New York’s scaffold law must change: OPINION

Critics offer plan they claim will bring New York in line with other states

TRD New York /
May.May 27, 2014 10:27 AM

Reform is needed to the state’s scaffold law, argue Reverend Andre DeGraff, first vice president of 100 Black Men, and Louis Coletti, the president and CEO of the Building Trades Employers Association in an opinion piece in Crain’s.

“Our reform proposals are fair and reasonable,” DeGraff and Coletti wrote. “We want to change the strict liability standard for accidents to comparative negligence, and preserve the right of injured workers to sue their employer, bringing New York in line with every other state.”

Under the current law, businesses are placed at risk and taxpayers pay for hundreds of millions of dollars to cover the insurance costs, according to DeGraff and Coletti. 

According to their opinion piece in Crain’s on Tuesday morning, trial lawyers and special-interest groups spent $1,147,139 lobbying New York state’s elected officials, 37 percent more than what was spent in 2010. The high donations from lawyers are hindering reform, according to DeGraff and Coletti.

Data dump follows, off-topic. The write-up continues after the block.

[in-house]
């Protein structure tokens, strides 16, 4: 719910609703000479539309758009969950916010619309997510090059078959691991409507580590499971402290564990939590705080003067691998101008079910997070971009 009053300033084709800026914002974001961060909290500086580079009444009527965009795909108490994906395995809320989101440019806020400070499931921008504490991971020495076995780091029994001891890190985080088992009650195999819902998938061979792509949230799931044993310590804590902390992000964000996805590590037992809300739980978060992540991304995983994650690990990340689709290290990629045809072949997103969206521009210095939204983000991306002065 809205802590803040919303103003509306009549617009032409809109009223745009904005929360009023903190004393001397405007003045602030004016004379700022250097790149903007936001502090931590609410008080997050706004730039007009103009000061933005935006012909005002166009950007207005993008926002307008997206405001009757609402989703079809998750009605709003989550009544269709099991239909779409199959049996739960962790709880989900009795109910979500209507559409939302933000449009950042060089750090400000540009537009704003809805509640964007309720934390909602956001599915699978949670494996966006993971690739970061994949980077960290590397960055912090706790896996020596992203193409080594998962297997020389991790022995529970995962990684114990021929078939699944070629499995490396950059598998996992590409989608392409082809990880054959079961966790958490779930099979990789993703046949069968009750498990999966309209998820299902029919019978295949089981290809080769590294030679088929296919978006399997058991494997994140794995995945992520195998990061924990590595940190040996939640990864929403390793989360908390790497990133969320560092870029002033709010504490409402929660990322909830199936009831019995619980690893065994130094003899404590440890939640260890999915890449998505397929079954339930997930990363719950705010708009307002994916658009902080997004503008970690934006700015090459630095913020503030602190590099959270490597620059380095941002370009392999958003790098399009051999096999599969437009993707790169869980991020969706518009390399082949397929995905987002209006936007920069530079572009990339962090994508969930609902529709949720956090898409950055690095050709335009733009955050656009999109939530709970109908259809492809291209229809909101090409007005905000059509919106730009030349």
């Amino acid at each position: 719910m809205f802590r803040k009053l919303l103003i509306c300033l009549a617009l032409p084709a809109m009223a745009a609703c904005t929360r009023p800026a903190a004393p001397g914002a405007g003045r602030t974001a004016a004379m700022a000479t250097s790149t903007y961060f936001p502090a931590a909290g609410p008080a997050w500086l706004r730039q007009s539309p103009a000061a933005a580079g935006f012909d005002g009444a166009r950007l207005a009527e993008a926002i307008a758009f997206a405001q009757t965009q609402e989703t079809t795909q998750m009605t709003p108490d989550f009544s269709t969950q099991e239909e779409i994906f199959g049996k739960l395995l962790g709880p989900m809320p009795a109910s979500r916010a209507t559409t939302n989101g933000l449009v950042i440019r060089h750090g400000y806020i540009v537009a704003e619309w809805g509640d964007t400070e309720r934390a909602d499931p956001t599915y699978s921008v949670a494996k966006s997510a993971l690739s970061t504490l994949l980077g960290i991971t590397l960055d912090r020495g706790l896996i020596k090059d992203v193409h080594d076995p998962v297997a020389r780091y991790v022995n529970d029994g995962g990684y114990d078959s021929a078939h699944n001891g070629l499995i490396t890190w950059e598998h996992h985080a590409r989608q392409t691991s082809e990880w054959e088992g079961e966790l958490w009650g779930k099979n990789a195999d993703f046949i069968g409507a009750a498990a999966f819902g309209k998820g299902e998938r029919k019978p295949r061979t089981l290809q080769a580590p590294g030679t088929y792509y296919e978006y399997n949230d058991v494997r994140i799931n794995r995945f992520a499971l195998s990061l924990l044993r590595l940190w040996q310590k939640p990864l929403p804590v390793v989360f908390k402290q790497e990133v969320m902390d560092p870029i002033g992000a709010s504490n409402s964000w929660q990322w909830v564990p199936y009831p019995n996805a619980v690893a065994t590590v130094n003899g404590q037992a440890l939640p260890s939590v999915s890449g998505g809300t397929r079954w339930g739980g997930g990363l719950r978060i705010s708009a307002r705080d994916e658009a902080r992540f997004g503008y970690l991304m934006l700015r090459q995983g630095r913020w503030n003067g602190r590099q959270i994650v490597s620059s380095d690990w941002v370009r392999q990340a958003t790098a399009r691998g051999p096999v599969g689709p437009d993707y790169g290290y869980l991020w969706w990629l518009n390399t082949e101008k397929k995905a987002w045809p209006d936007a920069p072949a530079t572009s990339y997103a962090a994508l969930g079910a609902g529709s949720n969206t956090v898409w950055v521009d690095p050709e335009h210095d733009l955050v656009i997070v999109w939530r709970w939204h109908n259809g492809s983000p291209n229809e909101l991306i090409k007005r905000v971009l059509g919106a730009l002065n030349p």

Four nonprofit organizations that are looking to rebuild since Superstorm Sandy have told the legislature that they can’t provide relief to families because of lack of insurance that has been caused by the scaffold law.

“Make no mistake,” they wrote to the legislature, “the scaffold law has directly and significantly hindered our ability to help hundreds of New Yorkers return home after Superstorm Sandy.”

As a result of the law, the city’s School Construction Authority will build 5,000 fewer classroom seats annually, according to the opinion piece. The authority’s MWBE program, which awards contracts to minority- and women-owned contractors, is also in jeopardy, according to the same article.

DeGraff and Coletti are also proposing that every worker received a basic Occupation Safety and Health Administration safety course at all private and public construction sites. [Crain’s] — Claire Moses

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